John, Toynton St Peter Lincolnshire

Maggi Young

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Re: Bulb Log 46 12/11/2014
« Reply #22 on: November 30, 2014, 09:29:44 PM »
Since we don't have any heat  in the glasshouse, apart from the soil-warming cables, I'm not sure how they would work with your need to have the glasshouse kept completely frost free for your range of plants, John. Someone here  will  know better than us about that - there are plenty here who do keep a house frost free I'm sure.  :)
Margaret Young in Aberdeen, North East Scotland Zone 7 -ish!

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brianw

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Re: Bulb Log 46 12/11/2014
« Reply #23 on: November 30, 2014, 10:11:04 PM »
Apologies for putting this in the Bulb Log but it follows on.
To cut the costs in the heated end on my greenhouse I clad the outside with plastic sheet, held to it by bamboo canes wired to the aluminium between the sheets. Reduces to some extent the heat losses from the aluminium extrusions and reduces the airflow over the glass.
All looks quite pleasantly rustic.
Edge of Chiltern hills, 25 miles west of London, England

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Re: Bulb Log 46 12/11/2014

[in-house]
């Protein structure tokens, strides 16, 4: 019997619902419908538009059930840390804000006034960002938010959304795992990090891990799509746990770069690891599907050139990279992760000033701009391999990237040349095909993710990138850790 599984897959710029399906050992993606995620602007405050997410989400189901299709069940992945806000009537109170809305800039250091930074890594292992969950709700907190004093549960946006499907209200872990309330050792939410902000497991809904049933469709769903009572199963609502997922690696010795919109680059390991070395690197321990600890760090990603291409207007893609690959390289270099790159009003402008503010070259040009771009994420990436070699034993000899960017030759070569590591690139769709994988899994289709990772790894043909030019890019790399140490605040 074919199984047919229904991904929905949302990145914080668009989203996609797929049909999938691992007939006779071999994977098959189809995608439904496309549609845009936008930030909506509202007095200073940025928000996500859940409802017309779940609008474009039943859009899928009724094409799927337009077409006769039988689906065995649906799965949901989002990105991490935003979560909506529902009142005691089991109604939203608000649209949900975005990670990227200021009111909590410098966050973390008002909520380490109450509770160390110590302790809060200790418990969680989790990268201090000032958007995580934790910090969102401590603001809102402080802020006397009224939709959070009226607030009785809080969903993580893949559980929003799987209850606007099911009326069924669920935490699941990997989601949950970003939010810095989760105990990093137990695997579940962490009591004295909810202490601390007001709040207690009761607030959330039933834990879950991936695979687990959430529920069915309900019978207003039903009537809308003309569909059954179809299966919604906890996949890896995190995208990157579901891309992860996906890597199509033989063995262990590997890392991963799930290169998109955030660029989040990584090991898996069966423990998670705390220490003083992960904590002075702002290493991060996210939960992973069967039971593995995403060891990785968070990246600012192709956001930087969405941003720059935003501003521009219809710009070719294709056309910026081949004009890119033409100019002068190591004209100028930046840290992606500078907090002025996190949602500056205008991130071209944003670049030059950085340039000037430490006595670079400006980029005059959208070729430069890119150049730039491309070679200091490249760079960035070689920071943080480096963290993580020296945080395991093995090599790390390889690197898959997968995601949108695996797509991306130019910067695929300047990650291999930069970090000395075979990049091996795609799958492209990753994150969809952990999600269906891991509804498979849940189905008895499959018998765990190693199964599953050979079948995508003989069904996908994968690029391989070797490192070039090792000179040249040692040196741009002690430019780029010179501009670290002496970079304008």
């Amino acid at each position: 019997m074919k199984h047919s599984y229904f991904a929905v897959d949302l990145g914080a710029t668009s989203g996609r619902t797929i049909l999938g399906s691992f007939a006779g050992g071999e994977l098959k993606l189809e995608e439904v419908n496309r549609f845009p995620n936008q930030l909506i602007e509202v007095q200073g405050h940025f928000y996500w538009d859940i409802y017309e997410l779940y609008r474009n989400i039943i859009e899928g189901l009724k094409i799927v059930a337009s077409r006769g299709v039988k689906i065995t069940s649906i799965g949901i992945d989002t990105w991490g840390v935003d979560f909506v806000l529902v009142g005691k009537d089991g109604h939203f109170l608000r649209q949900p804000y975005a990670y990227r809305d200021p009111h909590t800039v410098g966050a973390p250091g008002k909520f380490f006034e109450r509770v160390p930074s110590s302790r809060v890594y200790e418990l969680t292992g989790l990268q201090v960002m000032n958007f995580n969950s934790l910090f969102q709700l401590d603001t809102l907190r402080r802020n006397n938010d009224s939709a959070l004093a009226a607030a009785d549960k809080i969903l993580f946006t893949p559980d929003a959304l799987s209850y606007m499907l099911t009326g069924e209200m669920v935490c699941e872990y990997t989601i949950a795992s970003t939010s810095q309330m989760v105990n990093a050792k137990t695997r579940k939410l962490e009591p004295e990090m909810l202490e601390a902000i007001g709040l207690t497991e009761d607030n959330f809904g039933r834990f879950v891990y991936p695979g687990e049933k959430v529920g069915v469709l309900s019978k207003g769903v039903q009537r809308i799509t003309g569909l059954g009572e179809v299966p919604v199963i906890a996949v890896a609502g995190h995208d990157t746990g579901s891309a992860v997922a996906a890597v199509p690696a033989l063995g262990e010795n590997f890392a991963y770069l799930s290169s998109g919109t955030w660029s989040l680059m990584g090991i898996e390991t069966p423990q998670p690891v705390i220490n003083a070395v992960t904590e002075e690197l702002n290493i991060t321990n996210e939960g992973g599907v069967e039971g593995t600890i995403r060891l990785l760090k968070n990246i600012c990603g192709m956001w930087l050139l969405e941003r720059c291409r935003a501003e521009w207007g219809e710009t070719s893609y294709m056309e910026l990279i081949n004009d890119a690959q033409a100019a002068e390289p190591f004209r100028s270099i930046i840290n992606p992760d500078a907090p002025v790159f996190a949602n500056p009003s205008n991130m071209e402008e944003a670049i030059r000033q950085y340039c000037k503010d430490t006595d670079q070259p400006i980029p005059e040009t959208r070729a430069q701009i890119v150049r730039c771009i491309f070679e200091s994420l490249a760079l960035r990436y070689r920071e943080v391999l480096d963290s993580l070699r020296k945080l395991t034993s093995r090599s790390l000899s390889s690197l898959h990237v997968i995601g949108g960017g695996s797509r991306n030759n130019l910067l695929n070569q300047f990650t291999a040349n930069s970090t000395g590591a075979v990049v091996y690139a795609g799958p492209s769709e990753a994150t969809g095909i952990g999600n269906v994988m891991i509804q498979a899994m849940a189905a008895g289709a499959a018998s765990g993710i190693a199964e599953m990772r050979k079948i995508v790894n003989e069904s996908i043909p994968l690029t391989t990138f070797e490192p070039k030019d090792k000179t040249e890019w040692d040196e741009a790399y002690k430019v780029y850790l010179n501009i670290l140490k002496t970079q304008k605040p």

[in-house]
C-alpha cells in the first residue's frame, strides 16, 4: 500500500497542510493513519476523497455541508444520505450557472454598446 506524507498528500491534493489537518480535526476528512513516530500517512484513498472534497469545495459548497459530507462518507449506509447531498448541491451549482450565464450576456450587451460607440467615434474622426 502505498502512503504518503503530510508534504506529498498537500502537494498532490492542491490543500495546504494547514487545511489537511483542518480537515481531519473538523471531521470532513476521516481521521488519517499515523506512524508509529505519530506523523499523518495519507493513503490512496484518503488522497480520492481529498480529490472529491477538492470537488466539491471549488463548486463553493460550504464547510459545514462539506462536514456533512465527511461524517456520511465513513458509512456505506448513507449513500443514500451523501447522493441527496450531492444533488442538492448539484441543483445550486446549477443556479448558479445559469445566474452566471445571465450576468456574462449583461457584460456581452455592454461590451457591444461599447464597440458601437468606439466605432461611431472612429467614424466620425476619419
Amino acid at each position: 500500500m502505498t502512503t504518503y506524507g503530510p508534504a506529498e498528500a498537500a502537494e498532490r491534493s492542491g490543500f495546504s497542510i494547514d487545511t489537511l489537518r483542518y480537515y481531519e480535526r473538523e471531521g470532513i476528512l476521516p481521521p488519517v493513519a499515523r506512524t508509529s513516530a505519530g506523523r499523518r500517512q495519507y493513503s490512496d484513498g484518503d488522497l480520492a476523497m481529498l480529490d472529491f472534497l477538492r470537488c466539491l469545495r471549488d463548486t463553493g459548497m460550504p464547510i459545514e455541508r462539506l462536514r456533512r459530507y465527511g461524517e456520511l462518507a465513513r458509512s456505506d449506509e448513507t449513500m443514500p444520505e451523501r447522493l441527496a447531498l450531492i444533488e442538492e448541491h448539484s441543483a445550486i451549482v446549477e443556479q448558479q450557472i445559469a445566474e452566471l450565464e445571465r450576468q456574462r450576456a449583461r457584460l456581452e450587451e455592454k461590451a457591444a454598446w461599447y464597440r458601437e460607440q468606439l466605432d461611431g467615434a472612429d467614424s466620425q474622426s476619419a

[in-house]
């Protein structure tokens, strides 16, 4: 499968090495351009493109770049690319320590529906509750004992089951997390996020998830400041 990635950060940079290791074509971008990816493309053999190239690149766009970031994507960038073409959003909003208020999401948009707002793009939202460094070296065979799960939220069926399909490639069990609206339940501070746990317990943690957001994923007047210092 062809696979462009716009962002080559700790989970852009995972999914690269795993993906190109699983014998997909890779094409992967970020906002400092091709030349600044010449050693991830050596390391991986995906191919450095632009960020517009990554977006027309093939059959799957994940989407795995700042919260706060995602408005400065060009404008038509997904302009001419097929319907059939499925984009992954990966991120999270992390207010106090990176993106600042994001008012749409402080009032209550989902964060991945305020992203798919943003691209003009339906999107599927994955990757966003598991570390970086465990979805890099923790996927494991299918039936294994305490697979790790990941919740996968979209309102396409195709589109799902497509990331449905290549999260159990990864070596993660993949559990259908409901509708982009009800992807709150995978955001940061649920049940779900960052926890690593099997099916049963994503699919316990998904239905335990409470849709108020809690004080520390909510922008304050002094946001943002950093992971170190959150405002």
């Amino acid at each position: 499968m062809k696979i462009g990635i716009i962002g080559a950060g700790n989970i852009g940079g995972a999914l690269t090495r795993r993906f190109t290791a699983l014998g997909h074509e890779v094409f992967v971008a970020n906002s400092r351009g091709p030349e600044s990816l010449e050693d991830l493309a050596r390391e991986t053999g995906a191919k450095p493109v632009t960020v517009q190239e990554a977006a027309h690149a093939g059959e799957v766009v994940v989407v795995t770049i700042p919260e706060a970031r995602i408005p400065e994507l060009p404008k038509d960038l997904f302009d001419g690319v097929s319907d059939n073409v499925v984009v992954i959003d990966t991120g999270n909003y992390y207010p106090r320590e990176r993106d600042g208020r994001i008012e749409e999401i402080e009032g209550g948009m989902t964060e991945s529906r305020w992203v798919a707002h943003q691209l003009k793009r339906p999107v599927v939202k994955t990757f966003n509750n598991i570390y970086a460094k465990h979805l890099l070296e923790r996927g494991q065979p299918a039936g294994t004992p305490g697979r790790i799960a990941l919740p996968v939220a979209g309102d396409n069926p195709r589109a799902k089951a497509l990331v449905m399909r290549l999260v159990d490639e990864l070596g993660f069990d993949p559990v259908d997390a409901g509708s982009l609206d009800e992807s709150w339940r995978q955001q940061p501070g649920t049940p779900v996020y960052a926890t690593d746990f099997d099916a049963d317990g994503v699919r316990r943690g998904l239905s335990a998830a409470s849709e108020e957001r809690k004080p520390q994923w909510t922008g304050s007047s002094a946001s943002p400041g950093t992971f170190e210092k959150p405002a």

« Reply #24 on: November 30, 2014, 10:25:11 PM »
That sounds interesting, Brian - have you got a photo  to let us see? I can't quite imagine hot  it works. Is it easy with the bamboo  to keep the wind from ripping it off?
Margaret Young in Aberdeen, North East Scotland Zone 7 -ish!

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brianw

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Re: Bulb Log 46 12/11/2014
« Reply #25 on: December 01, 2014, 08:40:07 AM »
This is 2 recycled greenhouses joined end to end. a 12'x8' + 8'x8', from that good old English/Scottish BaCO company, about 40 years old. Needed some corrosion cleaning off and a few new bolts and glass but otherwise fine. Only the 8'x8' end is heated. The internal partition is twinwall polycarbonate too.
The end and side you can see is just Wickes roofing grade polycarbonate clamped against the frame by twisting wires passed through a drilled hole in the extrusion at the appropriate point between the sheets. Thought of all sorts of other ways but canes seemed the obvious and I had them. This is the north and west sides. The roof will be covered in 3mm acrylic sheet, just laid on the top and hung from the ridge, shaped round the roof vents, and fixed similarly with canes to the south side. I had these on a previous greenhouse and had fortunately acquired them from a company that had used them as office partitions; free. The intention is to remove them in summer, although really only the south faces need shading much. The north long side of the greenhouse faces (10' away) a high evergreen hedge with a topped copper beech in it, hence the leaves. Will probably install some frames down that side.
Edge of Chiltern hills, 25 miles west of London, England

Maggi Young

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Re: Bulb Log 46 12/11/2014
« Reply #26 on: March 17, 2015, 11:18:43 AM »
This is a post made by Paul Cumbleton in  a South African Bulbs thread ( http://www.srgc.net/forum/index.php?topic=12660.msg328112#msg328112)